What is it Like Living With Fibromyalgia?


The main symptom of fibromyalgia that nearly everyone is familiar with is pain.  Fibromyalgia sufferers cope with widespread pain, aching, and stiffness throughout their bodies, particularly in the muscles, tendons, and joints.  In addition, there is a laundry list of other symptoms that a person with fibromyalgia has to cope with.  Poor sleep quality, anxiety, depression, fibro fog, migraines, and others can be present at any point.

Fibromyalgia Lifestyle Changes that Help You to Cope

Managing the many symptoms of fibromyalgia from day to day can require a diligent effort.  Sometimes, changes must be made to adapt to changing symptoms and to prevent the symptoms from getting worse.  Taking action can be empowering for those who live with fibromyalgia and gives you an element of control over managing their health.


A lack of good quality sleep can become a vicious cycle for fibromyalgia sufferers.  Pain can make sleeping difficult or even feel impossible, and poor sleep can increase pain levels and add to the body’s inability to heal and repair.  Fortunately, this is one of the biggest areas where you can take steps to set yourself up for a better night of rest:

  • Create an optimal sleep environment by keeping your bedroom cool and dark.  You can try sleeping with a fan to keep air circulating and create a bit of white noise.  Eliminate light sources by using blackout curtains and blocking LED lights from televisions, modems, alarm clocks, etc.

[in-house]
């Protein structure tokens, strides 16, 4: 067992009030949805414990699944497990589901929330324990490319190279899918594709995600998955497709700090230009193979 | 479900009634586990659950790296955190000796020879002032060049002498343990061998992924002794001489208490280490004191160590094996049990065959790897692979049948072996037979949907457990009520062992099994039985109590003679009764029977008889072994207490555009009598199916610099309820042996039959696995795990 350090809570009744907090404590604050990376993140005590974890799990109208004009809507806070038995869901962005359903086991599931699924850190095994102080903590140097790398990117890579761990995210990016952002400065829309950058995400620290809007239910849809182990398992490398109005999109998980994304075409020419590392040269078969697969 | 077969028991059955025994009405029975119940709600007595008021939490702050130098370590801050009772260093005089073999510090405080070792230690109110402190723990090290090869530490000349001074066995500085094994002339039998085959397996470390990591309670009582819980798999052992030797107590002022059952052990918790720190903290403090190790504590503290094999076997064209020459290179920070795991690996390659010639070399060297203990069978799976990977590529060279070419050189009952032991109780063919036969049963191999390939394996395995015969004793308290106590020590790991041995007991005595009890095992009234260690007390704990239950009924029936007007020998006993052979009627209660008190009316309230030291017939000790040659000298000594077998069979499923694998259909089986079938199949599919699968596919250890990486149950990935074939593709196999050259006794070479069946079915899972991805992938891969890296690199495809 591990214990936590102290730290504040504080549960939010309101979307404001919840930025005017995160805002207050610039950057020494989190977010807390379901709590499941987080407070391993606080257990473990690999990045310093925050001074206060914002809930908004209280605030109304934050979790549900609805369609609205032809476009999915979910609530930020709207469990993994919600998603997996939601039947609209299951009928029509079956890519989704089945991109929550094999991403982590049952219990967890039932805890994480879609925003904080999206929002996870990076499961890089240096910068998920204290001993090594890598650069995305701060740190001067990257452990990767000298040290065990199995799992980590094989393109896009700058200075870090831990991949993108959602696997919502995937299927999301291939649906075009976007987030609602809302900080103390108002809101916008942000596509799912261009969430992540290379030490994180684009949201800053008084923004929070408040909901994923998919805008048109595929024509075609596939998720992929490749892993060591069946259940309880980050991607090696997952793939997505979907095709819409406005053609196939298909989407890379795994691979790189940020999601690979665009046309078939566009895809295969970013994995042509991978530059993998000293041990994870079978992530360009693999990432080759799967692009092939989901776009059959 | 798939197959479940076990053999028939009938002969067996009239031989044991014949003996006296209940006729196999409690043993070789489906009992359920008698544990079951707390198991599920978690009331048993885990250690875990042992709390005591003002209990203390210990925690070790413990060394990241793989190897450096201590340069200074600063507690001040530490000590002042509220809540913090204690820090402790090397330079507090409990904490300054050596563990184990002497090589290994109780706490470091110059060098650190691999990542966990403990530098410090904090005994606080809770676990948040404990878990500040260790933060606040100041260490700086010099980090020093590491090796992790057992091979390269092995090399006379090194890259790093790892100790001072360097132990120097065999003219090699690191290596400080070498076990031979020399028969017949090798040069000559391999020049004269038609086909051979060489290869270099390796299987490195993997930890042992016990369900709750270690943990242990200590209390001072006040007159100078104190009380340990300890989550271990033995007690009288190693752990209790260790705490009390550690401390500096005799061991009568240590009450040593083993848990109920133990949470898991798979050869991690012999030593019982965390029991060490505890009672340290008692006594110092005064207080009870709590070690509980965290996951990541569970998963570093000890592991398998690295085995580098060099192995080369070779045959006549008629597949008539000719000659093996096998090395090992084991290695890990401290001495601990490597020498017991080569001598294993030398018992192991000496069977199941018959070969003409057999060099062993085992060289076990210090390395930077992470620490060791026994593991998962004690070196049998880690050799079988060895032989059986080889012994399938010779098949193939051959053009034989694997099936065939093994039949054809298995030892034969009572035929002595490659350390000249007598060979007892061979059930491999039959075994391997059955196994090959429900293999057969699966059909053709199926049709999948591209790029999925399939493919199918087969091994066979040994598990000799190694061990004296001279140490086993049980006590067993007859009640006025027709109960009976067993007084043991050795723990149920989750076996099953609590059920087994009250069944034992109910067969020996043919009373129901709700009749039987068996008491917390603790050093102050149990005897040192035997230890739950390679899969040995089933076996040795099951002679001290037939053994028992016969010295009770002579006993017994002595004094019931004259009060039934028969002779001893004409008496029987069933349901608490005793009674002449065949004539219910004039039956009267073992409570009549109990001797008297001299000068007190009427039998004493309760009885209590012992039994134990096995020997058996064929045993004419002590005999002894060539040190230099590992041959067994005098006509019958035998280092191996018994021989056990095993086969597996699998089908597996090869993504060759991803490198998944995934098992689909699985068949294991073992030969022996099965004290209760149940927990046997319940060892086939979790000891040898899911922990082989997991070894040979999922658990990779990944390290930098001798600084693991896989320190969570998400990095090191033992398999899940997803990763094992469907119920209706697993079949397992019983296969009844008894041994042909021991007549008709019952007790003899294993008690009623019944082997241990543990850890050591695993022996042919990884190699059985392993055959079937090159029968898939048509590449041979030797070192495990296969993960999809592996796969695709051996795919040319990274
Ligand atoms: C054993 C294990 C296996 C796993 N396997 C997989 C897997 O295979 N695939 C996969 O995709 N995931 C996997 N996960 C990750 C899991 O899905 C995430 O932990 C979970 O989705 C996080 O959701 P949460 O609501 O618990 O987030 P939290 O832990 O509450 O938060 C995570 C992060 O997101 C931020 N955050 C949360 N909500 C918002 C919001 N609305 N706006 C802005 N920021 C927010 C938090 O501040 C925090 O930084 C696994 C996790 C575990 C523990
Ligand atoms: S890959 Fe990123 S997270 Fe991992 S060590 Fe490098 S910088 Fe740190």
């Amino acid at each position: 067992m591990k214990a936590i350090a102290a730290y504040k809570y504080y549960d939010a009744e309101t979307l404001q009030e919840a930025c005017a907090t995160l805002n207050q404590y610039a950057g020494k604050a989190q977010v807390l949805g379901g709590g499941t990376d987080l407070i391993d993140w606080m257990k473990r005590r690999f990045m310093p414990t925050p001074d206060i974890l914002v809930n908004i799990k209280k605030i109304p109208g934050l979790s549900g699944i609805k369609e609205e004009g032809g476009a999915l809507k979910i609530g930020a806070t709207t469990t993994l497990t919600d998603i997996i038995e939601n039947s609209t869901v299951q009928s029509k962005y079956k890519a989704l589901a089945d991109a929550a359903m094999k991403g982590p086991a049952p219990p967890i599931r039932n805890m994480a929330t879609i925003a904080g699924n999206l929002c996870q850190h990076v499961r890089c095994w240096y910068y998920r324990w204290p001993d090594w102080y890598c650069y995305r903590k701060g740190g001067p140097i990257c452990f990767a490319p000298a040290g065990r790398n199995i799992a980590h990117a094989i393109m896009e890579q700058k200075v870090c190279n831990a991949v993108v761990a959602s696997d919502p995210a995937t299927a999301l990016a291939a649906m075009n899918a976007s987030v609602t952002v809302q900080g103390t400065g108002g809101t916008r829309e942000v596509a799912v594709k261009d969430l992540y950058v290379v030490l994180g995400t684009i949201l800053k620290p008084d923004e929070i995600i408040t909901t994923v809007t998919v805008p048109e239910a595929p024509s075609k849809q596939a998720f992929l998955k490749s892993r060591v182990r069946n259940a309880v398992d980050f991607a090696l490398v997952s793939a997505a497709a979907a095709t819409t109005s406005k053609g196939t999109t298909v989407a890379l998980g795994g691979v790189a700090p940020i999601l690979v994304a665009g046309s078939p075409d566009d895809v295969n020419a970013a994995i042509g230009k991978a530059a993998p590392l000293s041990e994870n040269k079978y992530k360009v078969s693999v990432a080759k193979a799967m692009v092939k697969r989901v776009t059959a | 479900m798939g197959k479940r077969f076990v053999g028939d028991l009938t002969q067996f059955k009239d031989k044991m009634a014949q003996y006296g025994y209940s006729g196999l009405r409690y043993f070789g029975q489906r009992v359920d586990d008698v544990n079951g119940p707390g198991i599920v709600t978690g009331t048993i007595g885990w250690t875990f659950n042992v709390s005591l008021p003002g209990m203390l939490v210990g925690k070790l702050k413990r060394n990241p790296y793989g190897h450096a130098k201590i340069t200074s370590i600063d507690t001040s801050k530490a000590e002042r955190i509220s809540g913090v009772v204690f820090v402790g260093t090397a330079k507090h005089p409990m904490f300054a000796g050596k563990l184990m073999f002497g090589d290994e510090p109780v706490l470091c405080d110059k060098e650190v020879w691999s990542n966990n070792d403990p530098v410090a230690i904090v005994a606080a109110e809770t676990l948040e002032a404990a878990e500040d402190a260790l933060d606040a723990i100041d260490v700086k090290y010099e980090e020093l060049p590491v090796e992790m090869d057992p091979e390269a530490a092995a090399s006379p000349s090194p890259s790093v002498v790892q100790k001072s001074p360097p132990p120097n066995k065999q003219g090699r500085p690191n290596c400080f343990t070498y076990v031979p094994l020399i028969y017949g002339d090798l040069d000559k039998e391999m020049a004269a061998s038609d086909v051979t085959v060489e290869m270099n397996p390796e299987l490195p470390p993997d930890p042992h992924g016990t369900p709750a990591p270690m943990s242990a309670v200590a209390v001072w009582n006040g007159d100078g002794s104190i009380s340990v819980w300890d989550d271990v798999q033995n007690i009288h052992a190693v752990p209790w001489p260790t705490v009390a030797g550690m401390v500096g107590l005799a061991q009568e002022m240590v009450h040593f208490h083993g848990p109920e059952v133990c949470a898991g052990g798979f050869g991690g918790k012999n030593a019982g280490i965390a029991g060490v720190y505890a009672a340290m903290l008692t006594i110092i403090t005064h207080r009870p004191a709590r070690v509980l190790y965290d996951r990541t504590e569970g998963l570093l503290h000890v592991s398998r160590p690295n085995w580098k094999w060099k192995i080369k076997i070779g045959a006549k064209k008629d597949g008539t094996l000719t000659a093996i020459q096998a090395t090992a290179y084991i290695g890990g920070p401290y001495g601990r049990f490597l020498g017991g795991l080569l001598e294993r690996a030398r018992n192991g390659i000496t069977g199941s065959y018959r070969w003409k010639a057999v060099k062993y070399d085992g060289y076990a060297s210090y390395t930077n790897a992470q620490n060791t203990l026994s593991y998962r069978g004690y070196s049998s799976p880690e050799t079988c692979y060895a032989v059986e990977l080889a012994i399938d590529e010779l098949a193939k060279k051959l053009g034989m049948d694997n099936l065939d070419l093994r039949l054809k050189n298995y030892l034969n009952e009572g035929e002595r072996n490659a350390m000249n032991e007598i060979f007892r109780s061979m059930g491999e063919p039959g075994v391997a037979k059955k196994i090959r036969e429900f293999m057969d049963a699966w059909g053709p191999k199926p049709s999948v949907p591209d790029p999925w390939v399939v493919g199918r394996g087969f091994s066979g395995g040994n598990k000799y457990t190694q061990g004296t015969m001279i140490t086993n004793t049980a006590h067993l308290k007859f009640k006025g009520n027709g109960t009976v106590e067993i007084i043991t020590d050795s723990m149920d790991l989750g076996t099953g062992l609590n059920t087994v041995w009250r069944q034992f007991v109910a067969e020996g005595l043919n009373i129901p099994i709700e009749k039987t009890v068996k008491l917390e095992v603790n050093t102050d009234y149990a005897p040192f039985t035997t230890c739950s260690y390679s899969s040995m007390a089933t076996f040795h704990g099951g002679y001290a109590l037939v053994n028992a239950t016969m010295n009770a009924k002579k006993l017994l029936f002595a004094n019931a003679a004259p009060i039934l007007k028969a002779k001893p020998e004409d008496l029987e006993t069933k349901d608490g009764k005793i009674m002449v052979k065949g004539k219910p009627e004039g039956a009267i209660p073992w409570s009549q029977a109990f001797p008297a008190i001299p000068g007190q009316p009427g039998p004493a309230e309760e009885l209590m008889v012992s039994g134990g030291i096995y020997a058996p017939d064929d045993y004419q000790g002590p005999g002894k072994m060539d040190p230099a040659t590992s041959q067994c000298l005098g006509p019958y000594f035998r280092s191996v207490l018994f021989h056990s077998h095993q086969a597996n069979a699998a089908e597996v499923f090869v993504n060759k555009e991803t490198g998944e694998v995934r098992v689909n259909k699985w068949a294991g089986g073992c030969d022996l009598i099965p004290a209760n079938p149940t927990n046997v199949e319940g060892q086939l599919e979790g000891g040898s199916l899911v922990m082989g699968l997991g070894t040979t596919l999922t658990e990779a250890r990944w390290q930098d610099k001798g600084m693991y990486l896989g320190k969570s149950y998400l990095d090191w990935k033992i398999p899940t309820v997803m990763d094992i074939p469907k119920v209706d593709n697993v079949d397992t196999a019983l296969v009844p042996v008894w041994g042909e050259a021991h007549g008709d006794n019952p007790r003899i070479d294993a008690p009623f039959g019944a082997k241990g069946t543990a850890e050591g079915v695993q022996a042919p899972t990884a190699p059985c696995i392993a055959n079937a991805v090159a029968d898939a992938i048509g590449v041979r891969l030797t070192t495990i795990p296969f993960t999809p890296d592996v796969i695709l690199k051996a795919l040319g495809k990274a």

• Maintain a regular sleep schedule, even on the weekends or while on vacation.  When you make an effort to go to bed and wake up around the same time each day, it can help to regulate your body’s natural sleep cycle, called your circadian rhythm.
  • Develop a bedtime routine that works for you.  Some people will read before bed, listen to quiet music, or prepare a warm, relaxing bath.  Many will dim the lights in their home and make sure that electronic devices like TVs, cell phones, and tablets are off in the hour or two leading up to bedtime.  Whatever you find that does work for you, be sure and stick with it so that your body recognizes the signals that it’s almost time to sleep.